The Girl franchise has long held an uneasy relationship between the way it balances its exploration of trauma -- Lisbeth is an assault survivor -- and its potboiler elements. (In reviewing Fincher's version, the New York Times' A.O. Scott wrote that it handles sexual violence "with queasy, teasing sensationalism.") Here, those two poles are highlighted in the movie's twist, which finds Lisbeth reunited with her sister Camilla (Sylvia Hoeks). In a prologue, we see Lisbeth escape from their abusive father, leaving Camilla behind. Later, it's revealed that Camilla took over their dad's criminal organization, the cruelty she suffered turning her into a villain with a penchant for sleek red suits and a ghostly pallor, hellbent on world destruction. "Just by knowing that she's her sibling, you know they have established the same upbringing, the same challenges that come with having the parents that they did," Foy adds. "And the same tragedy that results in that." There's an uncomfortable sadness lingering under Camilla's ludicrous machinations. But these are beats that Alvarez largely overlooks in favor of more world's gonna blow up hijinks.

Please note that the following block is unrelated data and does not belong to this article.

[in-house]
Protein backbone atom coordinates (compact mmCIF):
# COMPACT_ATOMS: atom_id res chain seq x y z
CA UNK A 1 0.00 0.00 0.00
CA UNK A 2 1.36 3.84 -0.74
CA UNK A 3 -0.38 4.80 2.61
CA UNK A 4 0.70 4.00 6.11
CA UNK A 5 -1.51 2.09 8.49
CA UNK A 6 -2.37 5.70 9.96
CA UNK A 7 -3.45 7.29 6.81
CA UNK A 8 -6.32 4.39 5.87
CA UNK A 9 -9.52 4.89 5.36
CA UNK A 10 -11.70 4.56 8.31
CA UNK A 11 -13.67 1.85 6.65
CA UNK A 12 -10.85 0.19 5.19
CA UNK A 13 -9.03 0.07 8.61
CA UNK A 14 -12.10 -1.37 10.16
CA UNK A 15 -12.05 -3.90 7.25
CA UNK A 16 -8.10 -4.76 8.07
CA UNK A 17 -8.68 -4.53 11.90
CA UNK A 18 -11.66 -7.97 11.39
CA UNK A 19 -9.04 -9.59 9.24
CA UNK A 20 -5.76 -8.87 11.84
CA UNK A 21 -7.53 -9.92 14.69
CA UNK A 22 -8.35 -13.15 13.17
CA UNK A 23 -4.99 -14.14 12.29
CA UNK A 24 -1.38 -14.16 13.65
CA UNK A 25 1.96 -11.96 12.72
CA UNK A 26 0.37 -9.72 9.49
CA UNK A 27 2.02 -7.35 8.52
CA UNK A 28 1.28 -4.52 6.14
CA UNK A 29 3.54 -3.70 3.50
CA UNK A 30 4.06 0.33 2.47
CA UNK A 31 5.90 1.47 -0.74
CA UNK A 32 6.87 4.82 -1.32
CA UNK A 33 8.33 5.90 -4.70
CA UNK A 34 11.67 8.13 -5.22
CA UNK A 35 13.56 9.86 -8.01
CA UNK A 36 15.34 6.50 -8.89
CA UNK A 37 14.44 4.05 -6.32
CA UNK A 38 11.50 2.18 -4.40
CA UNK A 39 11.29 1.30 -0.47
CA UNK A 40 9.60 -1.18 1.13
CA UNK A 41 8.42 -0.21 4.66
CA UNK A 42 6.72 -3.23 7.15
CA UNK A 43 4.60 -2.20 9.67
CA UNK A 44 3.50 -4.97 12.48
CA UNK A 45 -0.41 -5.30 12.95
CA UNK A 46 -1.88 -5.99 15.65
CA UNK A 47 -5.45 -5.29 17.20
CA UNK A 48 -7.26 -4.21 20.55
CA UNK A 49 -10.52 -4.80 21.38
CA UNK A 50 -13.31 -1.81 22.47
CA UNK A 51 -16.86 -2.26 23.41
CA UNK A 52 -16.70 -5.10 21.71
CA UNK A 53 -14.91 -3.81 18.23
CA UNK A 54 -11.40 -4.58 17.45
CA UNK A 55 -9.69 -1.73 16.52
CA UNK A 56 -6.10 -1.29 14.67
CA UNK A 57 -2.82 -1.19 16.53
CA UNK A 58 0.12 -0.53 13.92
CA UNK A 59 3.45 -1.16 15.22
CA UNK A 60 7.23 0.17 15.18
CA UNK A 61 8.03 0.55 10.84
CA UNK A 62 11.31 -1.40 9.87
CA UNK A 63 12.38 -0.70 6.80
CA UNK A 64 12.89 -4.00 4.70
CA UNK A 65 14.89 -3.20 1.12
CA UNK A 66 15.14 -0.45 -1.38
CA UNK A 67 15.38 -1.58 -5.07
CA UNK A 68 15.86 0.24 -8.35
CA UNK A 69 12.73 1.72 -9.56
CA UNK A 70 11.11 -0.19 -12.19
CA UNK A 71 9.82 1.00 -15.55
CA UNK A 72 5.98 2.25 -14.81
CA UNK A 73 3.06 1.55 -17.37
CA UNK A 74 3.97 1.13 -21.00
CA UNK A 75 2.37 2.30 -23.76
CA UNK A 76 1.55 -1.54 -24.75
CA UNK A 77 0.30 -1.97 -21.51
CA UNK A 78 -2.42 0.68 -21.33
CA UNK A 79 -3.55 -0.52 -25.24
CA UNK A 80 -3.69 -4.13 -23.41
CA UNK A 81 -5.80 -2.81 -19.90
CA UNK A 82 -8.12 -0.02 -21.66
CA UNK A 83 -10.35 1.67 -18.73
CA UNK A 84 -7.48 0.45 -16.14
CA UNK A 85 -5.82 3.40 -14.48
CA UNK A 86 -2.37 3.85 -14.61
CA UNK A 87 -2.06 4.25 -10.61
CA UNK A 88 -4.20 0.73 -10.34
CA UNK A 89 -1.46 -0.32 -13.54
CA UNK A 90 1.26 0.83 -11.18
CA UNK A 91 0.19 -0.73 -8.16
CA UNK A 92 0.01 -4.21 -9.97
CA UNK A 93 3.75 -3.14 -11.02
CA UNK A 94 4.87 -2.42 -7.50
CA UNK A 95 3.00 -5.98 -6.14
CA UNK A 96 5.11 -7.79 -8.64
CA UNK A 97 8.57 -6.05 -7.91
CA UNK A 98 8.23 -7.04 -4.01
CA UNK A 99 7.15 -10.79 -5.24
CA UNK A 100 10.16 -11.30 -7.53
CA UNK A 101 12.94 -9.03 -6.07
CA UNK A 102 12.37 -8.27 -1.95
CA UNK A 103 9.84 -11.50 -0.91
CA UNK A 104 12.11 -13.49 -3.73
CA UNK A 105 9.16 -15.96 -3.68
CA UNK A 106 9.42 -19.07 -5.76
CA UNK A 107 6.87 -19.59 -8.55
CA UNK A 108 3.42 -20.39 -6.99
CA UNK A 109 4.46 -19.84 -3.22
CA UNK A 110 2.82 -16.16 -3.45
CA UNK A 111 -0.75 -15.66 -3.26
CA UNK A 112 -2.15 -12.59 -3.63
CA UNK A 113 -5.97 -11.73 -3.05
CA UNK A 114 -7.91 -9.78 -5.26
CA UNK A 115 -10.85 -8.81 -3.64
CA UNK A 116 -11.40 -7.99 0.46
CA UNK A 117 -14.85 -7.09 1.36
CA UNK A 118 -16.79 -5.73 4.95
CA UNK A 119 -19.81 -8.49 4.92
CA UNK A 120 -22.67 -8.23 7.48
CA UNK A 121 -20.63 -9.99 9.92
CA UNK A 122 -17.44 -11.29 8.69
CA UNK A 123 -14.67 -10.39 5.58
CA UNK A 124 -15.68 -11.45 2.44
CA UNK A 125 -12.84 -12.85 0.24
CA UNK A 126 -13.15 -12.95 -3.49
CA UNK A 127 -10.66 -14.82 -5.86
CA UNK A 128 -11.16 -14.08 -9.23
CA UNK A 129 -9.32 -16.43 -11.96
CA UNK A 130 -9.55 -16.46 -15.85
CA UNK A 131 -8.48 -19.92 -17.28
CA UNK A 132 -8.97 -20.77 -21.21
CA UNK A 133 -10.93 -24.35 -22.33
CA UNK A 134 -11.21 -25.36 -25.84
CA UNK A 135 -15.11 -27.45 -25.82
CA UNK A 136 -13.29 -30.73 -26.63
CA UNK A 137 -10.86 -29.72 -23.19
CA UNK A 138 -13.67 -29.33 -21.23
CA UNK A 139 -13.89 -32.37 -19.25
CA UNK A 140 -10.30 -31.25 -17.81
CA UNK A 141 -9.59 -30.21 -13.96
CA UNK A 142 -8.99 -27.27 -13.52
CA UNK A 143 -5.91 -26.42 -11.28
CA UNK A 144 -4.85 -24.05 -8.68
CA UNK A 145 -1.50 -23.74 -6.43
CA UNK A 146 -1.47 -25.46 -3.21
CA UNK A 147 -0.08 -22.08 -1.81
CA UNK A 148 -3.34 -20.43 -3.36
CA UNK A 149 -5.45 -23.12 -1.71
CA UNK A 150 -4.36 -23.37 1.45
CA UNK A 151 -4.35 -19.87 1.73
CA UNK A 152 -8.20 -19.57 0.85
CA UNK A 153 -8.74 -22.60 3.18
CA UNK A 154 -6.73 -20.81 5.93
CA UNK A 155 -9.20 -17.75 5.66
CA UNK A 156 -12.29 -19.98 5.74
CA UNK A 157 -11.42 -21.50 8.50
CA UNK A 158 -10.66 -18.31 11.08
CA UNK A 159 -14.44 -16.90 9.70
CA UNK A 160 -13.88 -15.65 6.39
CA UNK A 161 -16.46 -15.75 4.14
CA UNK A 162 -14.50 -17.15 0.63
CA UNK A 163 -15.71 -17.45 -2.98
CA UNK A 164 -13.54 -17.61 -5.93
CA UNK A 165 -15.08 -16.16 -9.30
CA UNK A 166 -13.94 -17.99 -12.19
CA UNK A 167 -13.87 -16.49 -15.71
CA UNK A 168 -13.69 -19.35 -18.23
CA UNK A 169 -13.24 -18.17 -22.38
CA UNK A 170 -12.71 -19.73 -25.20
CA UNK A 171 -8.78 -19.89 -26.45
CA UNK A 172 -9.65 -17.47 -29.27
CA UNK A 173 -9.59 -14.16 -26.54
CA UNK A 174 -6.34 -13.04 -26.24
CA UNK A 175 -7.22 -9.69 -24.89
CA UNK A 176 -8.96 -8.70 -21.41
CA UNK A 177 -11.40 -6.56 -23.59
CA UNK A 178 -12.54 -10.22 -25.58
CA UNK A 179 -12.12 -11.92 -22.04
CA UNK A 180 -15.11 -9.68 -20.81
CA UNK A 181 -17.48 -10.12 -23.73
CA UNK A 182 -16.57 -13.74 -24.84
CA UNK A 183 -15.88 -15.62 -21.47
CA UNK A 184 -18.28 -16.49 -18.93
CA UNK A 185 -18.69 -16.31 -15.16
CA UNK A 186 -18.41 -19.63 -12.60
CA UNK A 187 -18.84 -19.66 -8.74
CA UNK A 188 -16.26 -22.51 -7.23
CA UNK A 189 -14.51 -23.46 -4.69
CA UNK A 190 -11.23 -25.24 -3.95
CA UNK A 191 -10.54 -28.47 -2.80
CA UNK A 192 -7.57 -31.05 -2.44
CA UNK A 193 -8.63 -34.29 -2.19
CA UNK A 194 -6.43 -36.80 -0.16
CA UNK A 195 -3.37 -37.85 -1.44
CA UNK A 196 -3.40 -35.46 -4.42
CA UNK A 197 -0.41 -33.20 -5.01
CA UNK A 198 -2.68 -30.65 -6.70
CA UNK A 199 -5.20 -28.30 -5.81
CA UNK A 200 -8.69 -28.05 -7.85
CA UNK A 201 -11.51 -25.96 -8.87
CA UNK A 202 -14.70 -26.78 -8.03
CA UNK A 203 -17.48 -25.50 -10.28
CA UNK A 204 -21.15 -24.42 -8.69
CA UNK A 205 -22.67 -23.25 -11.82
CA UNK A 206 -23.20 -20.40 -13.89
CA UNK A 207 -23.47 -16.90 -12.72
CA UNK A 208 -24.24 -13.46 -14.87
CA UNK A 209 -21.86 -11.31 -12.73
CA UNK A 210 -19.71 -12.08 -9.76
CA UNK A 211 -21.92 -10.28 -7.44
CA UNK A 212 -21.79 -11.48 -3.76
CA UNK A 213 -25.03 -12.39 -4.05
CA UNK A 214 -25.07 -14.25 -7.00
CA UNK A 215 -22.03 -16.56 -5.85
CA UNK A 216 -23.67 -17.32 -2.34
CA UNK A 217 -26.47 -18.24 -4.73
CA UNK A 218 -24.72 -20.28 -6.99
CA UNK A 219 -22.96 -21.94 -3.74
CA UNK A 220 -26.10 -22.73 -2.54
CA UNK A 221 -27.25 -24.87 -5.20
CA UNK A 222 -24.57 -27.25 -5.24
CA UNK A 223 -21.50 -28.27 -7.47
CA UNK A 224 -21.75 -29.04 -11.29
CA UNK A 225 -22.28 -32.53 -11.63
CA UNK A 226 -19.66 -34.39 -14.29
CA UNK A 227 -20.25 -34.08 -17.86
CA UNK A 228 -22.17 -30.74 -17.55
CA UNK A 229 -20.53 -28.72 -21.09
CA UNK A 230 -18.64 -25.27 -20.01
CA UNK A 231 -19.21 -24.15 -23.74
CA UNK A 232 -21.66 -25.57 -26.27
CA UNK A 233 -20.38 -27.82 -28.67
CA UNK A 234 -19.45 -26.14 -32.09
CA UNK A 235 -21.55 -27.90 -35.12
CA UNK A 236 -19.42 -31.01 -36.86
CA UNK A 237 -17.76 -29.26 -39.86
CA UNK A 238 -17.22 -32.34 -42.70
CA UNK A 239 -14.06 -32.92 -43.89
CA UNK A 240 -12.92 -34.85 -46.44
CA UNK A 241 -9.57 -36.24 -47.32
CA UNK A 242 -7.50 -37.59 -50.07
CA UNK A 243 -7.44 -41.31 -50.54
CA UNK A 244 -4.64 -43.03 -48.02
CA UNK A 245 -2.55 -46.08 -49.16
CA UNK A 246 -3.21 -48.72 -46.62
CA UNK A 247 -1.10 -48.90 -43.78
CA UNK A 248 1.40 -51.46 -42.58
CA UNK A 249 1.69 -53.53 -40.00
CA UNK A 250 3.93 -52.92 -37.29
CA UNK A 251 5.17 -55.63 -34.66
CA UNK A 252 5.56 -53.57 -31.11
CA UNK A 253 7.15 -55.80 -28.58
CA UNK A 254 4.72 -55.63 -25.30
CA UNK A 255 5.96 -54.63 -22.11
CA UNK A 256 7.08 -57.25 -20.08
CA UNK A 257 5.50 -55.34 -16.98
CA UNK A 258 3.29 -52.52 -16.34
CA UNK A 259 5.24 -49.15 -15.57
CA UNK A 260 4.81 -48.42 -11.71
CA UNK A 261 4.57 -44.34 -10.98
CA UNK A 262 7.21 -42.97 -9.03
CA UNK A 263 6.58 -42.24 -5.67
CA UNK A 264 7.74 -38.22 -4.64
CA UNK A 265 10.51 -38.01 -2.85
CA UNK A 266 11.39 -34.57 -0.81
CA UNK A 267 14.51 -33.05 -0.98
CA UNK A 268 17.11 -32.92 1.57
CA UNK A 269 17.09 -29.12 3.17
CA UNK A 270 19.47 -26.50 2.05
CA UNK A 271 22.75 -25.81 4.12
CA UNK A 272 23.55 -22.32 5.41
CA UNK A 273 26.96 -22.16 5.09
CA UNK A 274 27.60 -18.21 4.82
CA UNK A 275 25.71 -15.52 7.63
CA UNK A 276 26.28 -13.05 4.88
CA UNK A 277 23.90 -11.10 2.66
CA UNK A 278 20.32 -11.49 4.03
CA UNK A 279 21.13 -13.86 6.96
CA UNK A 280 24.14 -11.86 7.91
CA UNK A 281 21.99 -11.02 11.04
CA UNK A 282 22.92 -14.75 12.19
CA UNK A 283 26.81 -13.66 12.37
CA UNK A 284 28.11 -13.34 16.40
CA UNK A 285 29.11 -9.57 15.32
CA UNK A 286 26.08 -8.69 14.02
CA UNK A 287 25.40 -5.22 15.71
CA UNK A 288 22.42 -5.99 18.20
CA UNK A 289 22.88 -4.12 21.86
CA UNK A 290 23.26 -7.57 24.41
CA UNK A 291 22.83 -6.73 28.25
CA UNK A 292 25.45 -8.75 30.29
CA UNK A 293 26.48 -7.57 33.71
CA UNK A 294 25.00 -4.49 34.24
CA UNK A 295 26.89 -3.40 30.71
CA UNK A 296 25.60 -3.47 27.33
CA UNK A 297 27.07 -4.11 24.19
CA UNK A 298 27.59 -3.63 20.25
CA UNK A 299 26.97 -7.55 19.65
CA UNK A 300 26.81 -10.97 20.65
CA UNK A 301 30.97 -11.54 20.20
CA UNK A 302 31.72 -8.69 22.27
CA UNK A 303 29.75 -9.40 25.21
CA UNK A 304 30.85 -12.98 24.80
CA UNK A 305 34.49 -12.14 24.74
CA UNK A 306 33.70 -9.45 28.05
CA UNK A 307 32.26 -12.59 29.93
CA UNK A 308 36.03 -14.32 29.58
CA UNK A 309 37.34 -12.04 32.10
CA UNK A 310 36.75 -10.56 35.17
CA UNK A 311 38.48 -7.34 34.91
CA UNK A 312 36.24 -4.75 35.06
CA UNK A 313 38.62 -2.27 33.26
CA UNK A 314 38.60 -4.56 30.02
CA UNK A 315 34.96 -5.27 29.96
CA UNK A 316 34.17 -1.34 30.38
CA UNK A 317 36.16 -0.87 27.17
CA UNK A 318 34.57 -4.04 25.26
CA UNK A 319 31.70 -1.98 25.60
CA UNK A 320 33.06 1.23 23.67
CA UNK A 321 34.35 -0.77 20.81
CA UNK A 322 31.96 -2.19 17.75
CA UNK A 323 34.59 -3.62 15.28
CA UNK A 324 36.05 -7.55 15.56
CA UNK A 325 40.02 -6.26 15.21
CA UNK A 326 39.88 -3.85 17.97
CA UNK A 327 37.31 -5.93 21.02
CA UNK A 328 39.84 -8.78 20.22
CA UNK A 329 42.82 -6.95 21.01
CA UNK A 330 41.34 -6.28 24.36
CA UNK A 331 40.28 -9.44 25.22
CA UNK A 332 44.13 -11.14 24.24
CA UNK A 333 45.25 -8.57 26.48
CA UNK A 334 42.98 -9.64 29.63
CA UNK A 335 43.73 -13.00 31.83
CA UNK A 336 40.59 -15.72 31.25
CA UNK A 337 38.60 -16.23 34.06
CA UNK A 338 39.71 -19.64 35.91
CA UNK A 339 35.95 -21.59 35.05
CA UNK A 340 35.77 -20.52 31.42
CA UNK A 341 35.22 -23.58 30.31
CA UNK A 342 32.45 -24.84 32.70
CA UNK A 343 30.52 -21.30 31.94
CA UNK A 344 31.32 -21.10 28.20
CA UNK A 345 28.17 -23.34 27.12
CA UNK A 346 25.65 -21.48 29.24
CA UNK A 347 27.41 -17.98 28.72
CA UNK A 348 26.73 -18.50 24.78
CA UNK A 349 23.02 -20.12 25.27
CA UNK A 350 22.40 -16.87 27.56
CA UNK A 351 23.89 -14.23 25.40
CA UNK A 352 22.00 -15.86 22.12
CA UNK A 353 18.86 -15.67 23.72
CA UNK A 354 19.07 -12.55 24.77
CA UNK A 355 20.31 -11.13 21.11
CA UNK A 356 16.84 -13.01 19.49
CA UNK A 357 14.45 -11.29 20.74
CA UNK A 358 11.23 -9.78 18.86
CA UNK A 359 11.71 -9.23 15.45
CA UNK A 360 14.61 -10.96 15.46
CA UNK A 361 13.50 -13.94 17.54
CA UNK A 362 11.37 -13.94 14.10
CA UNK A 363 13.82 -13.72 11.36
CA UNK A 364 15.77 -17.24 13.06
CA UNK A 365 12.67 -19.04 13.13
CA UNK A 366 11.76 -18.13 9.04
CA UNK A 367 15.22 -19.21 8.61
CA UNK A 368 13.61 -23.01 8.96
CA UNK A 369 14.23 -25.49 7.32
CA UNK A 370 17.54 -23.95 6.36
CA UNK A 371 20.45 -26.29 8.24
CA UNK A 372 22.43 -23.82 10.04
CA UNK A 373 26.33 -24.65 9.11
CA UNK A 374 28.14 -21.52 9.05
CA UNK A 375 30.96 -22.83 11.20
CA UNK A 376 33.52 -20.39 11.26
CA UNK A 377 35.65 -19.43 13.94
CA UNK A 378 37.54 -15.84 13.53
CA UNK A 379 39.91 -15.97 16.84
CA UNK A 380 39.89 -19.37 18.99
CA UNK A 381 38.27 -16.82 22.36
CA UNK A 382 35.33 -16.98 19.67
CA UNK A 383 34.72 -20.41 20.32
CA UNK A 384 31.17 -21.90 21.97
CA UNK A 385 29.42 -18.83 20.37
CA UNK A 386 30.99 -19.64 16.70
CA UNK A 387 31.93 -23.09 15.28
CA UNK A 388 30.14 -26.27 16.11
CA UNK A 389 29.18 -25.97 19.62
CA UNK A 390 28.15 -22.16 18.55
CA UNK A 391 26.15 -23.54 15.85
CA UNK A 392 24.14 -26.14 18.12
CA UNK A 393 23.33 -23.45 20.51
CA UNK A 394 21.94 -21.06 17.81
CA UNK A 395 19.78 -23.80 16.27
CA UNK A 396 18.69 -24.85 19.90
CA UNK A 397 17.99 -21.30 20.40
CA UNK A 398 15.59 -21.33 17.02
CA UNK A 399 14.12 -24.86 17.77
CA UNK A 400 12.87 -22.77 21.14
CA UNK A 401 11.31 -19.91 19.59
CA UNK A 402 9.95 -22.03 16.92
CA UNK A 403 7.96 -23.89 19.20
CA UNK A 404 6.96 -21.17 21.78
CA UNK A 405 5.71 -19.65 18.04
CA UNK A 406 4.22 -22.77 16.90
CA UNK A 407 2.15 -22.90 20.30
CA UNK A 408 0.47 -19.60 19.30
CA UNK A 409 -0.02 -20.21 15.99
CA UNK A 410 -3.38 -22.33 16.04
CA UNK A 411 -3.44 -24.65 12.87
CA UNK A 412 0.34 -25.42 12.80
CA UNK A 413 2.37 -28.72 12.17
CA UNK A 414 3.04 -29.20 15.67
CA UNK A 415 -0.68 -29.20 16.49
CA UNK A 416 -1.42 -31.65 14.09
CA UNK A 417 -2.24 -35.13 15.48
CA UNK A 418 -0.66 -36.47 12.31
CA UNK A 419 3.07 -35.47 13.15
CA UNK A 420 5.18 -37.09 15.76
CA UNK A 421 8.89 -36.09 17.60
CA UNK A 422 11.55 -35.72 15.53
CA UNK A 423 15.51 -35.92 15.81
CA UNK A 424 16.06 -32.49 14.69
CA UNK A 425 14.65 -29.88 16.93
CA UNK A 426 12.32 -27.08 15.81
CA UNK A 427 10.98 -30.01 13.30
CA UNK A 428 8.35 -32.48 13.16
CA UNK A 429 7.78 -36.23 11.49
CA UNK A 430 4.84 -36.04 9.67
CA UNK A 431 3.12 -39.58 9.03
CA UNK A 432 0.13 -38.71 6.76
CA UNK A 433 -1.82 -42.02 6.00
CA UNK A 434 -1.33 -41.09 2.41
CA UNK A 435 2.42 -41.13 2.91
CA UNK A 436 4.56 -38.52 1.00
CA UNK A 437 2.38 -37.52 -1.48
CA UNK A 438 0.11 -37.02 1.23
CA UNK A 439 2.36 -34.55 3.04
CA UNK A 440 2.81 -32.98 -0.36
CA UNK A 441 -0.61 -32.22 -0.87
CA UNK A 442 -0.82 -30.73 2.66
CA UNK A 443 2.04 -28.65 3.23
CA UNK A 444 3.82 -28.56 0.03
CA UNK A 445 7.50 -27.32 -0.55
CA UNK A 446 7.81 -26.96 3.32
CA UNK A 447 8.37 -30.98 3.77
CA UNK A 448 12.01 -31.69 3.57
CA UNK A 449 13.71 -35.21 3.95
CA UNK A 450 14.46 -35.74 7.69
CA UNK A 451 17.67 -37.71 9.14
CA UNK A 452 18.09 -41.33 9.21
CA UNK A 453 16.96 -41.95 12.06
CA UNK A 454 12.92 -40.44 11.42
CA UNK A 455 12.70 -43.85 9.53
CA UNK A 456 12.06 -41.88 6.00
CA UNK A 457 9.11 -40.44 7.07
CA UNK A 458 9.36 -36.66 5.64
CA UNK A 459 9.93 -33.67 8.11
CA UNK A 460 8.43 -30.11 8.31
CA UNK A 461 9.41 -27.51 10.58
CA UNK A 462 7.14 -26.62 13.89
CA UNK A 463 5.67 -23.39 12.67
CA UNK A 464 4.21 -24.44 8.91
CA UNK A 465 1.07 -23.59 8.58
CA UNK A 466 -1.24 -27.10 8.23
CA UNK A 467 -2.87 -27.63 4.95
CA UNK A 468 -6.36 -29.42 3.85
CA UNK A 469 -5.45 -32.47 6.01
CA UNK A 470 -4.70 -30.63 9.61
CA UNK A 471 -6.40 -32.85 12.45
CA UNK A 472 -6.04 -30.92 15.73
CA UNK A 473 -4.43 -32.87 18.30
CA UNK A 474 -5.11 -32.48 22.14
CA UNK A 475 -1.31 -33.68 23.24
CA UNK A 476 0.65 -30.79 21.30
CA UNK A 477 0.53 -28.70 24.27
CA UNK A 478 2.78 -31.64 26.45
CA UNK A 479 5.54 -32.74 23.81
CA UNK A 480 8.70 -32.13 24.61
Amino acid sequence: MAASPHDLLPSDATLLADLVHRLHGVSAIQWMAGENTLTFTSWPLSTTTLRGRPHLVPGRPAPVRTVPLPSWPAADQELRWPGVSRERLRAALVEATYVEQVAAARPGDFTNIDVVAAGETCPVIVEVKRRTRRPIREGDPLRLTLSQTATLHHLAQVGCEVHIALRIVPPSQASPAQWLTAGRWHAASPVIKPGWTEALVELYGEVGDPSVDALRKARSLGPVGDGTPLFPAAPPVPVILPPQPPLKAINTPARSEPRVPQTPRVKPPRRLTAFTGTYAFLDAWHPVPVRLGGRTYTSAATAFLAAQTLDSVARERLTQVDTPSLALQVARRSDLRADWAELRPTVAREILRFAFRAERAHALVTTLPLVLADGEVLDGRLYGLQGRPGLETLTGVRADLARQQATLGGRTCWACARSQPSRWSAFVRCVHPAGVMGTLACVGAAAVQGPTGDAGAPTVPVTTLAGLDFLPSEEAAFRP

There's a reason Lisbeth makes such a good Claire Foy character. Since Foy became a star, she's excelled at playing women who are forced to wear masks -- either out of their own volition or because of their place in society. Even as Elizabeth remains utterly poised in The Crown, you can read fear or frustration behind that demeanor. In First Man, Janet Armstrong emotes more than her withholding husband Neil, but she still must play the supportive wife, even when his silence causes a rift between them. (When she lets loose, calling the NASA astronauts a "bunch of boys," it's thrilling.) She began the year with Steven Soderbergh's Unsane playing a woman trying to keep up appearances while being gaslit by a stalker. And then, of course, there is Lisbeth, who wears her hardened gaze like armor, in on her own jokes.
"Stoic" is a word that gets thrown out a lot when talking about Foy and her creations. Asked what interests her in portraying that reserved calm, she responds: "I think that it's survival really, I find. I think it's their struggle to exist, I suppose, in whatever way there is. I think that's a very truthful thing. I think everybody is struggling to find their way anyway. That's what makes drama, is when you see people going against their better judgement to find their way through a difficult situation."